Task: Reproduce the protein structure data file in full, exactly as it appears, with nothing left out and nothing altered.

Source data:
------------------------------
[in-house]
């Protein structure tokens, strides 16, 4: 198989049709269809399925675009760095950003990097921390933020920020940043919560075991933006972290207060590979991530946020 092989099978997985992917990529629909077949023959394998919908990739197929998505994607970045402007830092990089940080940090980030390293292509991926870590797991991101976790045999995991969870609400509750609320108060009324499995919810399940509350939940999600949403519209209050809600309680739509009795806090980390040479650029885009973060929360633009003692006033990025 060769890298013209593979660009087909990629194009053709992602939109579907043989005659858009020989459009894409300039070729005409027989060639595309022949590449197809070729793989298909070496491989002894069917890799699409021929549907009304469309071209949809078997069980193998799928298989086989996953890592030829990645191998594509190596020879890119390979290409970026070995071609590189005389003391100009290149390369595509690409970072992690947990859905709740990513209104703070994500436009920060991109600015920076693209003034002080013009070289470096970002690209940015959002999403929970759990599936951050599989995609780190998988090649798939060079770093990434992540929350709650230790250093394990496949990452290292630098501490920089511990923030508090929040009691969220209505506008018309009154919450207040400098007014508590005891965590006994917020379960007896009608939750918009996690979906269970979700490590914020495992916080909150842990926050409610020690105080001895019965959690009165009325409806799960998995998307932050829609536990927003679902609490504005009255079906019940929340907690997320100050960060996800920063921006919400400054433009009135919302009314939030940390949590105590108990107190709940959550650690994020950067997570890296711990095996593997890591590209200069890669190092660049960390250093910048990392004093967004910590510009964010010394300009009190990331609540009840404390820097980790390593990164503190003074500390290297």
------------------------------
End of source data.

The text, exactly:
[in-house]
């Protein structure tokens, strides 16, 4: 198989049709269809399925675009760095950003990097921390933020920020940043919560075991933006972290207060590979991530946020 092989099978997985992917990529629909077949023959394998919908990739197929998505994607970045402007830092990089940080940090980030390293292509991926870590797991991101976790045999995991969870609400509750609320108060009324499995919810399940509350939940999600949403519209209050809600309680739509009795806090980390040479650029885009973060929360633009003692006033990025 060769890298013209593979660009087909990629194009053709992602939109579907043989005659858009020989459009894409300039070729005409027989060639595309022949590449197809070729793989298909070496491989002894069917890799699409021929549907009304469309071209949809078997069980193998799928298989086989996953890592030829990645191998594509190596020879890119390979290409970026070995071609590189005389003391100009290149390369595509690409970072992690947990859905709740990513209104703070994500436009920060991109600015920076693209003034002080013009070289470096970002690209940015959002999403929970759990599936951050599989995609780190998988090649798939060079770093990434992540929350709650230790250093394990496949990452290292630098501490920089511990923030508090929040009691969220209505506008018309009154919450207040400098007014508590005891965590006994917020379960007896009608939750918009996690979906269970979700490590914020495992916080909150842990926050409610020690105080001895019965959690009165009325409806799960998995998307932050829609536990927003679902609490504005009255079906019940929340907690997320100050960060996800920063921006919400400054433009009135919302009314939030940390949590105590108990107190709940959550650690994020950067997570890296711990095996593997890591590209200069890669190092660049960390250093910048990392004093967004910590510009964010010394300009009190990331609540009840404390820097980790390593990164503190003074500390290297």